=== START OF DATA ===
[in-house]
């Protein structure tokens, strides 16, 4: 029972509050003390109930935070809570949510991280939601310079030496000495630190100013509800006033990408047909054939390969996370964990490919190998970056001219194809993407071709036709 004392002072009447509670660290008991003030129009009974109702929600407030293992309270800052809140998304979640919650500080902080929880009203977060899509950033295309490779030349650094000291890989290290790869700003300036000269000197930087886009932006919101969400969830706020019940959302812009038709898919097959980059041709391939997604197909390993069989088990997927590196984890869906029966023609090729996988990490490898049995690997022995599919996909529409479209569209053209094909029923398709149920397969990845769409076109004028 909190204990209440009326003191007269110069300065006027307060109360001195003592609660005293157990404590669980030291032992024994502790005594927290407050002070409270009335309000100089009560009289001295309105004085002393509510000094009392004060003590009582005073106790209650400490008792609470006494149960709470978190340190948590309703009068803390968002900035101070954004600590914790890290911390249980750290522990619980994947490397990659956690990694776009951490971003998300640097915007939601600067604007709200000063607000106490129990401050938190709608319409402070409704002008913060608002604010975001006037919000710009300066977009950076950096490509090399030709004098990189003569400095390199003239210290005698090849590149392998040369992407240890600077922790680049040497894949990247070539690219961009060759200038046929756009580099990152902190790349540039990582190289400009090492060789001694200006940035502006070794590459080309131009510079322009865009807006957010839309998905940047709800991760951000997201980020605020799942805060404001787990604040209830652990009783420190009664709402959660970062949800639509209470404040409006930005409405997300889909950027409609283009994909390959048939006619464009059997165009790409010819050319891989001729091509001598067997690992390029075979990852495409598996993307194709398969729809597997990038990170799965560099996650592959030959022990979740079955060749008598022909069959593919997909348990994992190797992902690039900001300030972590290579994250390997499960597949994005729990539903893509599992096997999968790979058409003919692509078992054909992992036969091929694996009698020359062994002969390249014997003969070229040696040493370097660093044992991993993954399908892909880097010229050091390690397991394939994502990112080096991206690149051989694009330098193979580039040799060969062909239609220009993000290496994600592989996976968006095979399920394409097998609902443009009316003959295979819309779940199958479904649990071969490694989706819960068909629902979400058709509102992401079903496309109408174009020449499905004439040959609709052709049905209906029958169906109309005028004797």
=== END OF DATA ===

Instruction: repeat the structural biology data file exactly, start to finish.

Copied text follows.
[in-house]
């Protein structure tokens, strides 16, 4: 029972509050003390109930935070809570949510991280939601310079030496000495630190100013509800006033990408047909054939390969996370964990490919190998970056001219194809993407071709036709 004392002072009447509670660290008991003030129009009974109702929600407030293992309270800052809140998304979640919650500080902080929880009203977060899509950033295309490779030349650094000291890989290290790869700003300036000269000197930087886009932006919101969400969830706020019940959302812009038709898919097959980059041709391939997604197909390993069989088990997927590196984890869906029966023609090729996988990490490898049995690997022995599919996909529409479209569209053209094909029923398709149920397969990845769409076109004028 909190204990209440009326003191007269110069300065006027307060109360001195003592609660005293157990404590669980030291032992024994502790005594927290407050002070409270009335309000100089009560009289001295309105004085002393509510000094009392004060003590009582005073106790209650400490008792609470006494149960709470978190340190948590309703009068803390968002900035101070954004600590914790890290911390249980750290522990619980994947490397990659956690990694776009951490971003998300640097915007939601600067604007709200000063607000106490129990401050938190709608319409402070409704002008913060608002604010975001006037919000710009300066977009950076950096490509090399030709004098990189003569400095390199003239210290005698090849590149392998040369992407240890600077922790680049040497894949990247070539690219961009060759200038046929756009580099990152902190790349540039990582190289400009090492060789001694200006940035502006070794590459080309131009510079322009865009807006957010839309998905940047709800991760951000997201980020605020799942805060404001787990604040209830652990009783420190009664709402959660970062949800639509209470404040409006930005409405997300889909950027409609283009994909390959048939006619464009059997165009790409010819050319891989001729091509001598067997690992390029075979990852495409598996993307194709398969729809597997990038990170799965560099996650592959030959022990979740079955060749008598022909069959593919997909348990994992190797992902690039900001300030972590290579994250390997499960597949994005729990539903893509599992096997999968790979058409003919692509078992054909992992036969091929694996009698020359062994002969390249014997003969070229040696040493370097660093044992991993993954399908892909880097010229050091390690397991394939994502990112080096991206690149051989694009330098193979580039040799060969062909239609220009993000290496994600592989996976968006095979399920394409097998609902443009009316003959295979819309779940199958479904649990071969490694989706819960068909629902979400058709509102992401079903496309109408174009020449499905004439040959609709052709049905209906029958169906109309005028004797």